Almost all the voices were from the original voice actors, and it sounds just like the original anime.  Aside from Yugi’s grandfather, if there were any replacements from the original cast, then I did not notice at all.  The improved sound quality since 2002 is well noted too.  I didn’t notice the soundtrack much; it was transparent and did its job.  Some classic tunes were remixed in improved sound quality.  In other action segments, the sound feels like that of a regular action movie and sometimes lacked the colorful sounds and melody of the original anime.




This is a significant upgrade visually over the original anime, but it looks like a natural followup to the 2002-2005 anime.  The visuals received many upgrades and stylizations but the overall look appears to be from the same universe.  It’s impressive how many of the classic locales were created to such accuracy within a high-def resolution.  Excellent animations and special effects give the duels a unique look to them (especially the dimension monsters).  Yugi and Kaiba’s classic monsters are given redesigns to make them look cooler and more futuristic by 2017 standards.  It’s very abstract and stylized.  Words to describe the added art styles: colorful, technological, cosmological, psychedelic, geometric, and occasionally bleak..




The first 15 minutes re-introduce the setting and characters with quickness, but in an appropriate way.  Duels pace much more quickly.  There’s no scenes of the characters ruminating for an entire minute before drawing their cards, nor drawn out explanations of card effects.  Sometimes it’s dizzying to see what is going on in the duel, between all of the abilities of the new dimension monsters, but I’d rather have lightning-fast duels than drawn out ones.   The duels are not true-to-life in all of the rules.  But on the plus side, there’s finally 8000 life points.  To compensate for that, there is dimension summoning, where players play strong monsters at the risk of their own life points (to speed up the duel).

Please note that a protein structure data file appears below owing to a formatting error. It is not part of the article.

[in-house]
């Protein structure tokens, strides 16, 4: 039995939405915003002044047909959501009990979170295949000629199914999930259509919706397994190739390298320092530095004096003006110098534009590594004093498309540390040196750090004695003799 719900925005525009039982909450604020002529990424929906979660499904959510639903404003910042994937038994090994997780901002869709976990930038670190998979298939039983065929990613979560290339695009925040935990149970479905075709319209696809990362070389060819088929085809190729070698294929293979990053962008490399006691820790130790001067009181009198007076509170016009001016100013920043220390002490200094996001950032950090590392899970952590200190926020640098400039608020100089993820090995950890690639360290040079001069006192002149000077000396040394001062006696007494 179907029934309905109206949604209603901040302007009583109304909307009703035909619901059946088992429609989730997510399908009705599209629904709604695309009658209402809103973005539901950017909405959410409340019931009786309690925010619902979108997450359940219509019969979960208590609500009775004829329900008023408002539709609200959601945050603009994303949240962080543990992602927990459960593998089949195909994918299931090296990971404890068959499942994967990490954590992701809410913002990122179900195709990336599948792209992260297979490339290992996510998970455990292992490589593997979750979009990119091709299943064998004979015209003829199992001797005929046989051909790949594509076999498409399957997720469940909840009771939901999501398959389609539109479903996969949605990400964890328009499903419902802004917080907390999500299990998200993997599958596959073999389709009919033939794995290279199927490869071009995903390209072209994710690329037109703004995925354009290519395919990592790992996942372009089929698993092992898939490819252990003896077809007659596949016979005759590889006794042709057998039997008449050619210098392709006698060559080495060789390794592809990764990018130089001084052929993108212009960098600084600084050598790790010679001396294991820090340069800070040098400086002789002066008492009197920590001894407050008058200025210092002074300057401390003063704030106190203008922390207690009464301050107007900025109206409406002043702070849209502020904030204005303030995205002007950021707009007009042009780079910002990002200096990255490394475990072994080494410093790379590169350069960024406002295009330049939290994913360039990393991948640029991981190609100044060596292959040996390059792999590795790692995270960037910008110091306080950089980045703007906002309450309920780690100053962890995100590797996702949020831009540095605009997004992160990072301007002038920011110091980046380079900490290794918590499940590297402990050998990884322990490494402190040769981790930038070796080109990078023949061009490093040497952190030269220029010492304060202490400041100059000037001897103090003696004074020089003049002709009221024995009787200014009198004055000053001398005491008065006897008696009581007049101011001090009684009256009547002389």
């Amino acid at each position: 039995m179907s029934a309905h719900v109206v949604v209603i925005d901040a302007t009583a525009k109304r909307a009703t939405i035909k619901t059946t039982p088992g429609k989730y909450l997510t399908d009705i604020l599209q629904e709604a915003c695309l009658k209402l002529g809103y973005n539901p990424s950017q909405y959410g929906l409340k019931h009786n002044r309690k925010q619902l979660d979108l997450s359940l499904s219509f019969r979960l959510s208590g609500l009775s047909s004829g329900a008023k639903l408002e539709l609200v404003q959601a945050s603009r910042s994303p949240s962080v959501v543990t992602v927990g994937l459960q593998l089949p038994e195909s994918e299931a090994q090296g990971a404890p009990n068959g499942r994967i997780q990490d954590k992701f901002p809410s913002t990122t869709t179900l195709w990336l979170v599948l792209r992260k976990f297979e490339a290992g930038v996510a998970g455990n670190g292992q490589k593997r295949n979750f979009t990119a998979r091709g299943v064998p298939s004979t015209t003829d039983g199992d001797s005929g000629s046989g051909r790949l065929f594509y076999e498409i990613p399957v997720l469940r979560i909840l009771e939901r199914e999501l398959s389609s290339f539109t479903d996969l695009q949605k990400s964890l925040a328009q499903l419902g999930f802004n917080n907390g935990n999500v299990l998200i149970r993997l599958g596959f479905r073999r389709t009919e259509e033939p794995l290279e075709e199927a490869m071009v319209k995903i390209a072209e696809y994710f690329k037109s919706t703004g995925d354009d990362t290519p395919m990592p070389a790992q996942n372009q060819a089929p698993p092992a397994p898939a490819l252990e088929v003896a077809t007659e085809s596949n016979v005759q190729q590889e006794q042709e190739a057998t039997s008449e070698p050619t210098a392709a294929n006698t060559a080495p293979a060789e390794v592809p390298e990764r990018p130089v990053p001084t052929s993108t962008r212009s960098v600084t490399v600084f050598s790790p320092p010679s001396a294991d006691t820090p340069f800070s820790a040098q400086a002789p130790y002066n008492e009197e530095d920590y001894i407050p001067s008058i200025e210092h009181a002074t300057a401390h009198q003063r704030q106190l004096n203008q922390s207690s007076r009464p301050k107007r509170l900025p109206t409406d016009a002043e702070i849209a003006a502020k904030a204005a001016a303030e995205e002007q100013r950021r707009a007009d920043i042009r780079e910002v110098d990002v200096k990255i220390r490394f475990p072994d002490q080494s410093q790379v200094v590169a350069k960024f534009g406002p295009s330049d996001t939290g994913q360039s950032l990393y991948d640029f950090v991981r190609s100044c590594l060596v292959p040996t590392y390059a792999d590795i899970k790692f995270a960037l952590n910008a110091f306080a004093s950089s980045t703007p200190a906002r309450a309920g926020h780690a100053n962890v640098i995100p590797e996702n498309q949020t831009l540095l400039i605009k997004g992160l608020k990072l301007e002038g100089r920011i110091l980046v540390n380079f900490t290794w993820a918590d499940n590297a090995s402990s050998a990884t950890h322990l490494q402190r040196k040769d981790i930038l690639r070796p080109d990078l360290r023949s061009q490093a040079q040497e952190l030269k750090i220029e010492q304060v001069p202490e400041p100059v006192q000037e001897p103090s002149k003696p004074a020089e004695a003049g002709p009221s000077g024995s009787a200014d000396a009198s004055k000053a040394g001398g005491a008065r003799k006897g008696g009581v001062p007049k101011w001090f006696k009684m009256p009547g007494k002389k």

There are several duels in this movie, and it doesn’t just focus on one duel.  I like the idea of shorter duels because it also gives more room for action, character development and other scenes.  It’s a perfect balance of dueling and movie plot, compared to the more formulaic formula of the older anime which often based the entire episode around a duel with flashback in between.  The movie is 2 hours and 10 minutes long.  It feels like a full length film, but not bloated.





With the characters and universe established in the original Yugioh anime requiring years of patient viewing from fans, a continuation needed to be done with a sense of respect.  Followups should stay true to the core of the franchise while meaningfully adding on to it.  Dark Side of Dimensions doesn’t cash in on nostalgia – it creates new great memories to add onto the Yugioh lore.  If you are a fan of Yugioh, watch this movie for certain.  Those who don’t play Yugioh may view the plot a bit more objectively since they’re not familiar with the characters, but due to the production values, aesthetic, voice acting, action and elements of fantasy, it’s still a solid recommendation for anyone who is a fan of sci-fi anime in general. 


Rating: 8.5/10 (for fans), 7.5/10 (in general).